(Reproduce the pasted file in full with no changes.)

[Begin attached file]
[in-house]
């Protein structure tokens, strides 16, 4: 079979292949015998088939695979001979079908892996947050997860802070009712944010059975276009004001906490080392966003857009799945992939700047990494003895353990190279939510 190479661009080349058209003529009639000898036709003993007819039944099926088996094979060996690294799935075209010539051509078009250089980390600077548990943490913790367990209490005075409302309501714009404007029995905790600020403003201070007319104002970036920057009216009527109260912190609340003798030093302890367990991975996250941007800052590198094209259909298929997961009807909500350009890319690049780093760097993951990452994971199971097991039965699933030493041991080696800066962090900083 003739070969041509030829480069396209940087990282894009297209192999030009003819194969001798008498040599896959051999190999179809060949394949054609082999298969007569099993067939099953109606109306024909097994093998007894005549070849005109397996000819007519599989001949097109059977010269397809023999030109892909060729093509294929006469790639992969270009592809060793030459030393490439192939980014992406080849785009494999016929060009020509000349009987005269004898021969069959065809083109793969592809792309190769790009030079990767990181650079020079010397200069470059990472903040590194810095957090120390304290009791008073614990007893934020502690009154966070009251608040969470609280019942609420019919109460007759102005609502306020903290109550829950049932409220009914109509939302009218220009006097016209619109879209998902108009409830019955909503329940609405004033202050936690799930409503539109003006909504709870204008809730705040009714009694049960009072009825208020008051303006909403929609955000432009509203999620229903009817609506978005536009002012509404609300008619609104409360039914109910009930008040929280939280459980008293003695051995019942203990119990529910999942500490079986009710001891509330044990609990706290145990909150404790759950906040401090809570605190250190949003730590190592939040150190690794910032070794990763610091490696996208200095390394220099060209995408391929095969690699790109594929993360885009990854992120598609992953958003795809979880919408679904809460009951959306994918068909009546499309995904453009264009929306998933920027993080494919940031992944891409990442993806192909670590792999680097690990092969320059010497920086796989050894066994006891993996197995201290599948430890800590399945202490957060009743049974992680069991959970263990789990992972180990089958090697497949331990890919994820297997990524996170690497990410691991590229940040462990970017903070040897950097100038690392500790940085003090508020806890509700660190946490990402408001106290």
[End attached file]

[in-house]
């Protein structure tokens, strides 16, 4: 079979292949015998088939695979001979079908892996947050997860802070009712944010059975276009004001906490080392966003857009799945992939700047990494003895353990190279939510 190479661009080349058209003529009639000898036709003993007819039944099926088996094979060996690294799935075209010539051509078009250089980390600077548990943490913790367990209490005075409302309501714009404007029995905790600020403003201070007319104002970036920057009216009527109260912190609340003798030093302890367990991975996250941007800052590198094209259909298929997961009807909500350009890319690049780093760097993951990452994971199971097991039965699933030493041991080696800066962090900083 003739070969041509030829480069396209940087990282894009297209192999030009003819194969001798008498040599896959051999190999179809060949394949054609082999298969007569099993067939099953109606109306024909097994093998007894005549070849005109397996000819007519599989001949097109059977010269397809023999030109892909060729093509294929006469790639992969270009592809060793030459030393490439192939980014992406080849785009494999016929060009020509000349009987005269004898021969069959065809083109793969592809792309190769790009030079990767990181650079020079010397200069470059990472903040590194810095957090120390304290009791008073614990007893934020502690009154966070009251608040969470609280019942609420019919109460007759102005609502306020903290109550829950049932409220009914109509939302009218220009006097016209619109879209998902108009409830019955909503329940609405004033202050936690799930409503539109003006909504709870204008809730705040009714009694049960009072009825208020008051303006909403929609955000432009509203999620229903009817609506978005536009002012509404609300008619609104409360039914109910009930008040929280939280459980008293003695051995019942203990119990529910999942500490079986009710001891509330044990609990706290145990909150404790759950906040401090809570605190250190949003730590190592939040150190690794910032070794990763610091490696996208200095390394220099060209995408391929095969690699790109594929993360885009990854992120598609992953958003795809979880919408679904809460009951959306994918068909009546499309995904453009264009929306998933920027993080494919940031992944891409990442993806192909670590792999680097690990092969320059010497920086796989050894066994006891993996197995201290599948430890800590399945202490957060009743049974992680069991959970263990789990992972180990089958090697497949331990890919994820297997990524996170690497990410691991590229940040462990970017903070040897950097100038690392500790940085003090508020806890509700660190946490990402408001106290």